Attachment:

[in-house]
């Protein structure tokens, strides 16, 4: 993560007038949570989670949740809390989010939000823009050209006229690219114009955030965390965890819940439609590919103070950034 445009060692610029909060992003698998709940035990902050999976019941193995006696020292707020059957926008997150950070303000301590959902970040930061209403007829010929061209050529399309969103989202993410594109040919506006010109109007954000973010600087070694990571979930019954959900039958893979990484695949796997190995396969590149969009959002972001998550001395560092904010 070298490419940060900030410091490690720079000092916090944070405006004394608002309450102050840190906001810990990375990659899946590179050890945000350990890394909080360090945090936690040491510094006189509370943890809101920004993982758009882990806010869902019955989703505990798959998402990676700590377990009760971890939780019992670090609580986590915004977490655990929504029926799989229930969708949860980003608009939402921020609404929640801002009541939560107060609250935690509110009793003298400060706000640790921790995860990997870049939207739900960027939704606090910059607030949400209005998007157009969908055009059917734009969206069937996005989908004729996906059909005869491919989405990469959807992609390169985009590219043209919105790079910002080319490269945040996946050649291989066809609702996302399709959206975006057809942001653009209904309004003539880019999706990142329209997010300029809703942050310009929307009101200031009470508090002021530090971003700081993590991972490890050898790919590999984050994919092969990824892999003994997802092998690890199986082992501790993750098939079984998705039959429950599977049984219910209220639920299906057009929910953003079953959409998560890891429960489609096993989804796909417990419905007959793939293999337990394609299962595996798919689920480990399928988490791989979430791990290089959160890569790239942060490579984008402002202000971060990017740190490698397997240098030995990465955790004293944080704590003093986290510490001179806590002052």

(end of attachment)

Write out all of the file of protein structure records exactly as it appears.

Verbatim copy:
[in-house]
């Protein structure tokens, strides 16, 4: 993560007038949570989670949740809390989010939000823009050209006229690219114009955030965390965890819940439609590919103070950034 445009060692610029909060992003698998709940035990902050999976019941193995006696020292707020059957926008997150950070303000301590959902970040930061209403007829010929061209050529399309969103989202993410594109040919506006010109109007954000973010600087070694990571979930019954959900039958893979990484695949796997190995396969590149969009959002972001998550001395560092904010 070298490419940060900030410091490690720079000092916090944070405006004394608002309450102050840190906001810990990375990659899946590179050890945000350990890394909080360090945090936690040491510094006189509370943890809101920004993982758009882990806010869902019955989703505990798959998402990676700590377990009760971890939780019992670090609580986590915004977490655990929504029926799989229930969708949860980003608009939402921020609404929640801002009541939560107060609250935690509110009793003298400060706000640790921790995860990997870049939207739900960027939704606090910059607030949400209005998007157009969908055009059917734009969206069937996005989908004729996906059909005869491919989405990469959807992609390169985009590219043209919105790079910002080319490269945040996946050649291989066809609702996302399709959206975006057809942001653009209904309004003539880019999706990142329209997010300029809703942050310009929307009101200031009470508090002021530090971003700081993590991972490890050898790919590999984050994919092969990824892999003994997802092998690890199986082992501790993750098939079984998705039959429950599977049984219910209220639920299906057009929910953003079953959409998560890891429960489609096993989804796909417990419905007959793939293999337990394609299962595996798919689920480990399928988490791989979430791990290089959160890569790239942060490579984008402002202000971060990017740190490698397997240098030995990465955790004293944080704590003093986290510490001179806590002052």